OUT OF a whim, I sent a rather “dramatic” message to some of my blockmates via Facebook. I told them to reach me through text or e-mail and not through the social networking site, where most of the class (and personal life) updates were posted. I haven’t accessed my account for almost a week when this happened, and maybe my drama queen tendency kicked in because I haven’t been “in the know.” I ended the short note with: “I’m lonely, and Facebook only makes it worse.”

One of them immediately sent me a text message, asking me what was wrong. I replied “Wala naman,” which I followed with a tirade of how sad it is that Facebook seemed to have robbed us the human touch.

Call me sentimental, but I feel sad when I hear people say “I-FB mo na lang,” dashing out of the conversation and in the company of the computer. It makes me wonder: is it the culture of instants and hurries that drives us to do this to family and friends?

Thinking about it, a significant chunk of the 367 “friends” I have there are not my friends, but mere acquaintances—someone I met at a gathering, contacts needed for ‘official’ business, or a friend’s friend. I get invites, seeing “1 mutual friend” on the notification, and I hit the “Ignore” button from time to time. But I’m often tempted to accept the request when there’s a tiny hint of familiarity. For now, I keep some of the requests in the “Not Now” vault because I really don’t know what to do with them.

I’m also torn between freedom of expression and what qualifies to be expressed in that arena. Undoubtedly, the habit of answering the inquiry “What’s on your mind?” has led some to wash dirty linens in public, or to bring someone else’s filthiness out for all of Facebook-land to see.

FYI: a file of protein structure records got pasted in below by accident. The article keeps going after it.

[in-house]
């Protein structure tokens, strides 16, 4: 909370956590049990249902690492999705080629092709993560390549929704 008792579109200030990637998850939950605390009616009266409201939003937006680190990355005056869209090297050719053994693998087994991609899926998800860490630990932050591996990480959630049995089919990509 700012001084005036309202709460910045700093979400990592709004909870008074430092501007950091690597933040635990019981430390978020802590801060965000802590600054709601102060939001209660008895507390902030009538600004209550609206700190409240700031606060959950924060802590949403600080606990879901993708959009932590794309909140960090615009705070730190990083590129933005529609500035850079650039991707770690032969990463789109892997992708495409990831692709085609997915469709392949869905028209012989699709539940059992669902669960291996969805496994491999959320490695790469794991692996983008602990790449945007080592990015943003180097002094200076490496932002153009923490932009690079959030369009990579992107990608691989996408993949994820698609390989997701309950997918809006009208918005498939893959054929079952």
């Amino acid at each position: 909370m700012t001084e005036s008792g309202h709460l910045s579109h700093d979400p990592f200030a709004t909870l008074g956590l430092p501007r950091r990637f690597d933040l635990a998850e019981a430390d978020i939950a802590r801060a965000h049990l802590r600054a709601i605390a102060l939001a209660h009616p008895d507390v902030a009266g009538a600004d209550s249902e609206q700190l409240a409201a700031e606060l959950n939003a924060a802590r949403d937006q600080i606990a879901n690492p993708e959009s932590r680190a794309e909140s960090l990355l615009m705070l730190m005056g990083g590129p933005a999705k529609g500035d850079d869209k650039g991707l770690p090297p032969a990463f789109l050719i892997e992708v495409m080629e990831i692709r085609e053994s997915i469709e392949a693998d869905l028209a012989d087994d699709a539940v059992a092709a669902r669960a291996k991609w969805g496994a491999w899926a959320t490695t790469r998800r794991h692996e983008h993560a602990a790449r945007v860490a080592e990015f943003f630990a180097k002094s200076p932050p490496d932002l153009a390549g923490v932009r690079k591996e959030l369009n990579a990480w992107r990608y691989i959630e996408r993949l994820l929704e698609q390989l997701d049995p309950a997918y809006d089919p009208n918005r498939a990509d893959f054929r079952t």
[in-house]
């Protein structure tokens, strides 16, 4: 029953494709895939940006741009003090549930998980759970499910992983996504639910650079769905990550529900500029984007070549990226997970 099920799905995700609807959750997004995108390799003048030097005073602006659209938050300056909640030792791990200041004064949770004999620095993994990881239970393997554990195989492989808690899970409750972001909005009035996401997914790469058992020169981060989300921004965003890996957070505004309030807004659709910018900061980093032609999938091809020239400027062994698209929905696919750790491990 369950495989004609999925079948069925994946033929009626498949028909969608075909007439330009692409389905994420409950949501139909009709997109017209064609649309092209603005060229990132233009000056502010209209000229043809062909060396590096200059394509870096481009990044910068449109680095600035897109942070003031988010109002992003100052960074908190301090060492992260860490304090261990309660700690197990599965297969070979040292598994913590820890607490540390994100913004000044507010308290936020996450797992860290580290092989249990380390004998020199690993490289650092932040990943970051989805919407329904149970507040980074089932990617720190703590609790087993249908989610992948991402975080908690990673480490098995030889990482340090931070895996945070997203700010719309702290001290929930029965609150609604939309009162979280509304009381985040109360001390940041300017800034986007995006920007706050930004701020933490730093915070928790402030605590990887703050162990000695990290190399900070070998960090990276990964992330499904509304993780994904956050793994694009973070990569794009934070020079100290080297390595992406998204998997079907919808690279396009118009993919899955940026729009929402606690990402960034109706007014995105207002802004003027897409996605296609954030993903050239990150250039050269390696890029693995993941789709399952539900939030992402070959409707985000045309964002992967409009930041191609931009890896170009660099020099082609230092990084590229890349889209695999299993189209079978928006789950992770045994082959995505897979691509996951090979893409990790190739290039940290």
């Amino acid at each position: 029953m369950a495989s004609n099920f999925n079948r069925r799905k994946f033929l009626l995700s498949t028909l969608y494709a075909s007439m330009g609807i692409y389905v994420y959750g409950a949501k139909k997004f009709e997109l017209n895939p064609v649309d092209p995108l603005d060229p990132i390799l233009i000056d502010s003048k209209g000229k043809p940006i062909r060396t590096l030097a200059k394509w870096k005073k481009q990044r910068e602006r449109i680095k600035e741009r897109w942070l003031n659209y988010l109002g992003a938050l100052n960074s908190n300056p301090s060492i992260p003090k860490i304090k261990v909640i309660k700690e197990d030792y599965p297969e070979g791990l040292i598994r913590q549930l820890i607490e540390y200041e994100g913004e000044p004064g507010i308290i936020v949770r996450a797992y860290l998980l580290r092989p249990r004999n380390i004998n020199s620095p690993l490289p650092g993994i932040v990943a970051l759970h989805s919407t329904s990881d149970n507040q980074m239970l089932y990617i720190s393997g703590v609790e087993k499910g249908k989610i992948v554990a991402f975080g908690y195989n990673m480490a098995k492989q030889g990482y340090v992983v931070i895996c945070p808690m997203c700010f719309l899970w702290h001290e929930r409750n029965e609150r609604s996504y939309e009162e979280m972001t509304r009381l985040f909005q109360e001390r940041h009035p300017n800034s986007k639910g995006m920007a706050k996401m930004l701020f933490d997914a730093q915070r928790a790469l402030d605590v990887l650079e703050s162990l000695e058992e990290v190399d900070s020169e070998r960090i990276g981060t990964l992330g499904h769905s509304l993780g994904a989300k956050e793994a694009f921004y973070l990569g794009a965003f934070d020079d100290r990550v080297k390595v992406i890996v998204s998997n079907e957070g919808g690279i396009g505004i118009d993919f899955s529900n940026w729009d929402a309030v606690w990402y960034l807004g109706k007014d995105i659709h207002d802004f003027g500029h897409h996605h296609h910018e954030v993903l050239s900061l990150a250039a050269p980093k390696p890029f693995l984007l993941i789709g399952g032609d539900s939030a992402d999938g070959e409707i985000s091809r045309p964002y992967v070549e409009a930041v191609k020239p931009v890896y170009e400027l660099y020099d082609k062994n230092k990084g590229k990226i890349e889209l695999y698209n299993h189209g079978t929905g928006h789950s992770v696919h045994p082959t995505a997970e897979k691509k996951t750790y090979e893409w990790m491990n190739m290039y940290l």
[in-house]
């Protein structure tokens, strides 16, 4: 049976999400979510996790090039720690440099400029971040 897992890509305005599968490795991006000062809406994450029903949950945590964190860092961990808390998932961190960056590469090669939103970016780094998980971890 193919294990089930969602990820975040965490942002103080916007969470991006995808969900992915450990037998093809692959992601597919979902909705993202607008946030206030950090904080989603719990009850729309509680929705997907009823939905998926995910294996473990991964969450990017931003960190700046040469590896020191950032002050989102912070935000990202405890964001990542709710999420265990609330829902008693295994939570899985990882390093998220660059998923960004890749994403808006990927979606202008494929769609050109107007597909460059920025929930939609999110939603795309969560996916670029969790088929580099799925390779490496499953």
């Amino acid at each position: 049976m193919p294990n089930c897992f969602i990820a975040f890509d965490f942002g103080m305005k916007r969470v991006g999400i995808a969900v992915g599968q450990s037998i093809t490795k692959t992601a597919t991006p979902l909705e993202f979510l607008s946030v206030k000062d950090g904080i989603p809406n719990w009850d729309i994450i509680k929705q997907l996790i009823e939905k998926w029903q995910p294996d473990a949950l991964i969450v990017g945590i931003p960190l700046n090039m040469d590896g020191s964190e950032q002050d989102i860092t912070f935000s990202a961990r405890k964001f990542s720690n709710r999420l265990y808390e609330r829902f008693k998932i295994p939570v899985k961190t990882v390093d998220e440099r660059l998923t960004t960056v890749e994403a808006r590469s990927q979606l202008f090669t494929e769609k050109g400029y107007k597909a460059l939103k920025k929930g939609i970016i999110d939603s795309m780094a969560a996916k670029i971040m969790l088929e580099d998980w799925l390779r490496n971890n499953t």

Artlets cuts units in 'over-crowded' curriculum

Then there are those who confuse the mind with the heart, thus opening up about their lives’ misery—bluntly or in codes. I would have to plead guilty for the times that I poured my disgust or sadness on my Facebook wall, but lately I’ve learned the importance of keeping mum and approaching people.

Don’t get me wrong; the high-speed, almost limitless communication line provided for us today is an amazing innovation that may be used to come up with good results. It has also become an avenue for relationships to go on even with distance. But, as in everything else, there are things in life that must be presented to the right audience in the right time. Not everything must be up for online public consumption; that’s the luxury (or curse) that only celebrities must live with..

I have this fear that we might never find our way around this dilemma. But maybe we can make things a little better by striking a balance—by remembering that interaction is an essential for us humans, and by reminding ourselves that face-to-face encounters are still much better than access to Facebook pages.


To Ma’am Ophie, the woman who knew how to weave the human touch in words and in teaching: Summer had passed, as everything else must. But I know that it will not be the end. The habit of reading will go on and I’ll start writing again. I’m grateful for the opportunity to be one of your “kids”, even for just a week. I hope that all of us can make you proud someday. And maybe, when the time comes, we’ll find you again, writing verses and singing the classics in the company of angels.

Breakfast with Ate Glo


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